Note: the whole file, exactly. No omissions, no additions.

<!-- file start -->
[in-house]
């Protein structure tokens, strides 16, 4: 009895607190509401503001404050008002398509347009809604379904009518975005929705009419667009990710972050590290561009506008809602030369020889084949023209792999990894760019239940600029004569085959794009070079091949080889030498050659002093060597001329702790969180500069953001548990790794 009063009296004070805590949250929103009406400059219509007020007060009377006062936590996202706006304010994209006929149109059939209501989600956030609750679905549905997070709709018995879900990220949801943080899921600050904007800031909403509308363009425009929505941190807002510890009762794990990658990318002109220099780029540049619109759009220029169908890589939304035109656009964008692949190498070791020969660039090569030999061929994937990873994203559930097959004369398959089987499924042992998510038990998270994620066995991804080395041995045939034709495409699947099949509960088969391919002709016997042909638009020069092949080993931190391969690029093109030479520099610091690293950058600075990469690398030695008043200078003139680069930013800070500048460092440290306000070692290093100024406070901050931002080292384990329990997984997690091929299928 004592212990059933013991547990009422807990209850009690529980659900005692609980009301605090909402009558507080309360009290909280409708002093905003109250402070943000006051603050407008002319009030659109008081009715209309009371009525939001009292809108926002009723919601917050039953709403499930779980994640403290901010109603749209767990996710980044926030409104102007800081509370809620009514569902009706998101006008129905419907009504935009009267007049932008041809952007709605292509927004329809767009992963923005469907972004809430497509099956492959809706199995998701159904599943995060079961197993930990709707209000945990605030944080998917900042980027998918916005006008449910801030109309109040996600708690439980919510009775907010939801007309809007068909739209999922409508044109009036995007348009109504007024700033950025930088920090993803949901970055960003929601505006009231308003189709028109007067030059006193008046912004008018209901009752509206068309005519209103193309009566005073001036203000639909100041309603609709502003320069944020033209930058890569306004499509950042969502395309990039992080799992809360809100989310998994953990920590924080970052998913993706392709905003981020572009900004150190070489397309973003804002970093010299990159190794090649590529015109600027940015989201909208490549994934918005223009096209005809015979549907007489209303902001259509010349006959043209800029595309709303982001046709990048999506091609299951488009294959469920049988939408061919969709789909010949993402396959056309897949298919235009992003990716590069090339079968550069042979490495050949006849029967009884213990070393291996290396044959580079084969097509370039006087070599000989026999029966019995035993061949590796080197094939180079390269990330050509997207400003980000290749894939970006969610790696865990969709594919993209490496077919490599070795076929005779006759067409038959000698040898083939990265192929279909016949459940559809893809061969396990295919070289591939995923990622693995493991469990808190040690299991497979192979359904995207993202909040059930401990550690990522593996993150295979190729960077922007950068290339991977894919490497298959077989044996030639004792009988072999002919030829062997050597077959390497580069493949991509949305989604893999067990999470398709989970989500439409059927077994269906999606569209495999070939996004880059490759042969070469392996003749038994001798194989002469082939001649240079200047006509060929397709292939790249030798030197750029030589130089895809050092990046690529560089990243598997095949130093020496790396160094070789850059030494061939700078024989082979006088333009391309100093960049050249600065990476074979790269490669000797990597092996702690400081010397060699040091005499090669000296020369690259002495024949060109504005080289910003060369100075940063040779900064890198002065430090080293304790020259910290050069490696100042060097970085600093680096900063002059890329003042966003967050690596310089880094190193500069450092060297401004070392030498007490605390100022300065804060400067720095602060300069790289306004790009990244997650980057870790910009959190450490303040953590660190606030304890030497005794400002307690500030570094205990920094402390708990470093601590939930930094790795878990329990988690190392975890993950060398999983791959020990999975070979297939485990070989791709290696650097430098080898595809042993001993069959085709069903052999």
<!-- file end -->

[in-house]
């Protein structure tokens, strides 16, 4: 009895607190509401503001404050008002398509347009809604379904009518975005929705009419667009990710972050590290561009506008809602030369020889084949023209792999990894760019239940600029004569085959794009070079091949080889030498050659002093060597001329702790969180500069953001548990790794 009063009296004070805590949250929103009406400059219509007020007060009377006062936590996202706006304010994209006929149109059939209501989600956030609750679905549905997070709709018995879900990220949801943080899921600050904007800031909403509308363009425009929505941190807002510890009762794990990658990318002109220099780029540049619109759009220029169908890589939304035109656009964008692949190498070791020969660039090569030999061929994937990873994203559930097959004369398959089987499924042992998510038990998270994620066995991804080395041995045939034709495409699947099949509960088969391919002709016997042909638009020069092949080993931190391969690029093109030479520099610091690293950058600075990469690398030695008043200078003139680069930013800070500048460092440290306000070692290093100024406070901050931002080292384990329990997984997690091929299928 004592212990059933013991547990009422807990209850009690529980659900005692609980009301605090909402009558507080309360009290909280409708002093905003109250402070943000006051603050407008002319009030659109008081009715209309009371009525939001009292809108926002009723919601917050039953709403499930779980994640403290901010109603749209767990996710980044926030409104102007800081509370809620009514569902009706998101006008129905419907009504935009009267007049932008041809952007709605292509927004329809767009992963923005469907972004809430497509099956492959809706199995998701159904599943995060079961197993930990709707209000945990605030944080998917900042980027998918916005006008449910801030109309109040996600708690439980919510009775907010939801007309809007068909739209999922409508044109009036995007348009109504007024700033950025930088920090993803949901970055960003929601505006009231308003189709028109007067030059006193008046912004008018209901009752509206068309005519209103193309009566005073001036203000639909100041309603609709502003320069944020033209930058890569306004499509950042969502395309990039992080799992809360809100989310998994953990920590924080970052998913993706392709905003981020572009900004150190070489397309973003804002970093010299990159190794090649590529015109600027940015989201909208490549994934918005223009096209005809015979549907007489209303902001259509010349006959043209800029595309709303982001046709990048999506091609299951488009294959469920049988939408061919969709789909010949993402396959056309897949298919235009992003990716590069090339079968550069042979490495050949006849029967009884213990070393291996290396044959580079084969097509370039006087070599000989026999029966019995035993061949590796080197094939180079390269990330050509997207400003980000290749894939970006969610790696865990969709594919993209490496077919490599070795076929005779006759067409038959000698040898083939990265192929279909016949459940559809893809061969396990295919070289591939995923990622693995493991469990808190040690299991497979192979359904995207993202909040059930401990550690990522593996993150295979190729960077922007950068290339991977894919490497298959077989044996030639004792009988072999002919030829062997050597077959390497580069493949991509949305989604893999067990999470398709989970989500439409059927077994269906999606569209495999070939996004880059490759042969070469392996003749038994001798194989002469082939001649240079200047006509060929397709292939790249030798030197750029030589130089895809050092990046690529560089990243598997095949130093020496790396160094070789850059030494061939700078024989082979006088333009391309100093960049050249600065990476074979790269490669000797990597092996702690400081010397060699040091005499090669000296020369690259002495024949060109504005080289910003060369100075940063040779900064890198002065430090080293304790020259910290050069490696100042060097970085600093680096900063002059890329003042966003967050690596310089880094190193500069450092060297401004070392030498007490605390100022300065804060400067720095602060300069790289306004790009990244997650980057870790910009959190450490303040953590660190606030304890030497005794400002307690500030570094205990920094402390708990470093601590939930930094790795878990329990988690190392975890993950060398999983791959020990999975070979297939485990070989791709290696650097430098080898595809042993001993069959085709069903052999």